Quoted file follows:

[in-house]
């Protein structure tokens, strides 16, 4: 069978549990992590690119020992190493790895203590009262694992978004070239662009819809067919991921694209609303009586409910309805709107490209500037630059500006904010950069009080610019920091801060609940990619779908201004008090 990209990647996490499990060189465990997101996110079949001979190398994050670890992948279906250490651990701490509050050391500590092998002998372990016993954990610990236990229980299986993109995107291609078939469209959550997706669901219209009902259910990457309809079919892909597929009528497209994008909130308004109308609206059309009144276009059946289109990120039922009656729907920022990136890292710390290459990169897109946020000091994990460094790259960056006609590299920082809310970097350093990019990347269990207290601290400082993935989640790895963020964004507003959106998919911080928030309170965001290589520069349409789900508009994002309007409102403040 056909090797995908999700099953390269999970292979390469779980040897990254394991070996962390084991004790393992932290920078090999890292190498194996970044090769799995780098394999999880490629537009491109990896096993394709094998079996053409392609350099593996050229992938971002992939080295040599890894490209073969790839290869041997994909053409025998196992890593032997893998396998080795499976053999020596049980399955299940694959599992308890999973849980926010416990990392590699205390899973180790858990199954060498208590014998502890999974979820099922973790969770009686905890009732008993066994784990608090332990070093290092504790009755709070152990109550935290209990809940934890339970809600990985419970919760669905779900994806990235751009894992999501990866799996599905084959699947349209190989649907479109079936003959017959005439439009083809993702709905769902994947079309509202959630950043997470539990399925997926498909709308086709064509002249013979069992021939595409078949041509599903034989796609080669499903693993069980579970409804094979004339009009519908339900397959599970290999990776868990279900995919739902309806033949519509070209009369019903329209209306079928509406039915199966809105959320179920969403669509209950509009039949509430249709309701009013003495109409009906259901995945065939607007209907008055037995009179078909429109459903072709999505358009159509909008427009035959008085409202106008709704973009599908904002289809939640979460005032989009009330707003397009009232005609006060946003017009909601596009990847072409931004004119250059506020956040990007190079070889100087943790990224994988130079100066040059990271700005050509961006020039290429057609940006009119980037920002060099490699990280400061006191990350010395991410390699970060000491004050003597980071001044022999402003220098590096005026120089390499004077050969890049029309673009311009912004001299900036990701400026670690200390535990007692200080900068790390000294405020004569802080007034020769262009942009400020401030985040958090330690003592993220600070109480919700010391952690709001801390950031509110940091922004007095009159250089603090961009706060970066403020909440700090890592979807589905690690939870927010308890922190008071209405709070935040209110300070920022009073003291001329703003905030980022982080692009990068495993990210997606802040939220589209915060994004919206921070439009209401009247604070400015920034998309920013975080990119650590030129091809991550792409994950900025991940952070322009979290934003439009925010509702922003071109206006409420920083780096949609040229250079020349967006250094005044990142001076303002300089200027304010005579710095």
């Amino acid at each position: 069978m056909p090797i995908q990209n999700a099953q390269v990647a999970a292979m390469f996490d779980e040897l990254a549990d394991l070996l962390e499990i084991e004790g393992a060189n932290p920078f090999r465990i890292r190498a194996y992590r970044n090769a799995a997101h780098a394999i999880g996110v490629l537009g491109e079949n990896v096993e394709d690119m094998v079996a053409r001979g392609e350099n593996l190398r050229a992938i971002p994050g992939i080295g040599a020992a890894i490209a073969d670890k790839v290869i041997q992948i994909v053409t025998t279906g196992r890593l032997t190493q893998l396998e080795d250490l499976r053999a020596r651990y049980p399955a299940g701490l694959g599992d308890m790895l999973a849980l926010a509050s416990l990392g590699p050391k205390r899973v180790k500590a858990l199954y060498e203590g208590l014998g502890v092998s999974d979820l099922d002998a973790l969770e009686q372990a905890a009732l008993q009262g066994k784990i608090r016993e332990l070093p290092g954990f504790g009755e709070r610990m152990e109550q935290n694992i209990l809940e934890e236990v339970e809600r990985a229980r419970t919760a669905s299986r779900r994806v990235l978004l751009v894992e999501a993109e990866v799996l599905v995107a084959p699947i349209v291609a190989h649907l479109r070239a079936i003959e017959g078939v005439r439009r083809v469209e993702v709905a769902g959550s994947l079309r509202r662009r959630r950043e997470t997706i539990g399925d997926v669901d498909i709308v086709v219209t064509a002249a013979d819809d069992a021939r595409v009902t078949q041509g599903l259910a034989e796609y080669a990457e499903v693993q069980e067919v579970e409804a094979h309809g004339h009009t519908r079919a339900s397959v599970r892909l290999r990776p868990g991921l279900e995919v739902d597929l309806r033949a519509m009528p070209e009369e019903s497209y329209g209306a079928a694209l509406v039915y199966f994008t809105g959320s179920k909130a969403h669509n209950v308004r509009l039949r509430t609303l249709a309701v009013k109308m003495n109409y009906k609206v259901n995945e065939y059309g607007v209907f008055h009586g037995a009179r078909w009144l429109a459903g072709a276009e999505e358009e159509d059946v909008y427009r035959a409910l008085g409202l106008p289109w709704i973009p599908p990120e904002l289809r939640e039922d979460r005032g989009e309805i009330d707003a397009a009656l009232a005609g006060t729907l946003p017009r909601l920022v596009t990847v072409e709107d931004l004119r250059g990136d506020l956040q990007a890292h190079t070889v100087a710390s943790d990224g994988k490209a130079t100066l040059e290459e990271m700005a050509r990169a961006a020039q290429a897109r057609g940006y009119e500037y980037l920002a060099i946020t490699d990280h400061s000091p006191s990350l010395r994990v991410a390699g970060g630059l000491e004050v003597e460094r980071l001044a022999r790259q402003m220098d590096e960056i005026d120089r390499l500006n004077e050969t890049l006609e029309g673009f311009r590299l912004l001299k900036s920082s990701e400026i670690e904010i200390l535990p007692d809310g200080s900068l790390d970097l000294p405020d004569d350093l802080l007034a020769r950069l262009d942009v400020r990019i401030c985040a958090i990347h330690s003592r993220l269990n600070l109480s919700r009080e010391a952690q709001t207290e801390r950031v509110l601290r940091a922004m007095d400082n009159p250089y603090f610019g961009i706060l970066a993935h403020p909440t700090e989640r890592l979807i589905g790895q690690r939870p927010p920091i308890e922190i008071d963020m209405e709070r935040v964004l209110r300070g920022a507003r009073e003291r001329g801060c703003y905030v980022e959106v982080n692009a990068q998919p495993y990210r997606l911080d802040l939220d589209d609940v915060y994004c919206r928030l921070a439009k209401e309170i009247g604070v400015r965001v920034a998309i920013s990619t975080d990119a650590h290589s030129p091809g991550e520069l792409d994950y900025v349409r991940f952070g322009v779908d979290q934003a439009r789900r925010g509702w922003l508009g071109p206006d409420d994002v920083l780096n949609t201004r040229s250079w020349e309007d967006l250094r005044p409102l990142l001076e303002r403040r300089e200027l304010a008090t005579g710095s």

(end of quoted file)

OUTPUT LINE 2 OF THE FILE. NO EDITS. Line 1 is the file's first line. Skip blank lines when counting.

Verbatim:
């Protein structure tokens, strides 16, 4: 069978549990992590690119020992190493790895203590009262694992978004070239662009819809067919991921694209609303009586409910309805709107490209500037630059500006904010950069009080610019920091801060609940990619779908201004008090 990209990647996490499990060189465990997101996110079949001979190398994050670890992948279906250490651990701490509050050391500590092998002998372990016993954990610990236990229980299986993109995107291609078939469209959550997706669901219209009902259910990457309809079919892909597929009528497209994008909130308004109308609206059309009144276009059946289109990120039922009656729907920022990136890292710390290459990169897109946020000091994990460094790259960056006609590299920082809310970097350093990019990347269990207290601290400082993935989640790895963020964004507003959106998919911080928030309170965001290589520069349409789900508009994002309007409102403040 056909090797995908999700099953390269999970292979390469779980040897990254394991070996962390084991004790393992932290920078090999890292190498194996970044090769799995780098394999999880490629537009491109990896096993394709094998079996053409392609350099593996050229992938971002992939080295040599890894490209073969790839290869041997994909053409025998196992890593032997893998396998080795499976053999020596049980399955299940694959599992308890999973849980926010416990990392590699205390899973180790858990199954060498208590014998502890999974979820099922973790969770009686905890009732008993066994784990608090332990070093290092504790009755709070152990109550935290209990809940934890339970809600990985419970919760669905779900994806990235751009894992999501990866799996599905084959699947349209190989649907479109079936003959017959005439439009083809993702709905769902994947079309509202959630950043997470539990399925997926498909709308086709064509002249013979069992021939595409078949041509599903034989796609080669499903693993069980579970409804094979004339009009519908339900397959599970290999990776868990279900995919739902309806033949519509070209009369019903329209209306079928509406039915199966809105959320179920969403669509209950509009039949509430249709309701009013003495109409009906259901995945065939607007209907008055037995009179078909429109459903072709999505358009159509909008427009035959008085409202106008709704973009599908904002289809939640979460005032989009009330707003397009009232005609006060946003017009909601596009990847072409931004004119250059506020956040990007190079070889100087943790990224994988130079100066040059990271700005050509961006020039290429057609940006009119980037920002060099490699990280400061006191990350010395991410390699970060000491004050003597980071001044022999402003220098590096005026120089390499004077050969890049029309673009311009912004001299900036990701400026670690200390535990007692200080900068790390000294405020004569802080007034020769262009942009400020401030985040958090330690003592993220600070109480919700010391952690709001801390950031509110940091922004007095009159250089603090961009706060970066403020909440700090890592979807589905690690939870927010308890922190008071209405709070935040209110300070920022009073003291001329703003905030980022982080692009990068495993990210997606802040939220589209915060994004919206921070439009209401009247604070400015920034998309920013975080990119650590030129091809991550792409994950900025991940952070322009979290934003439009925010509702922003071109206006409420920083780096949609040229250079020349967006250094005044990142001076303002300089200027304010005579710095």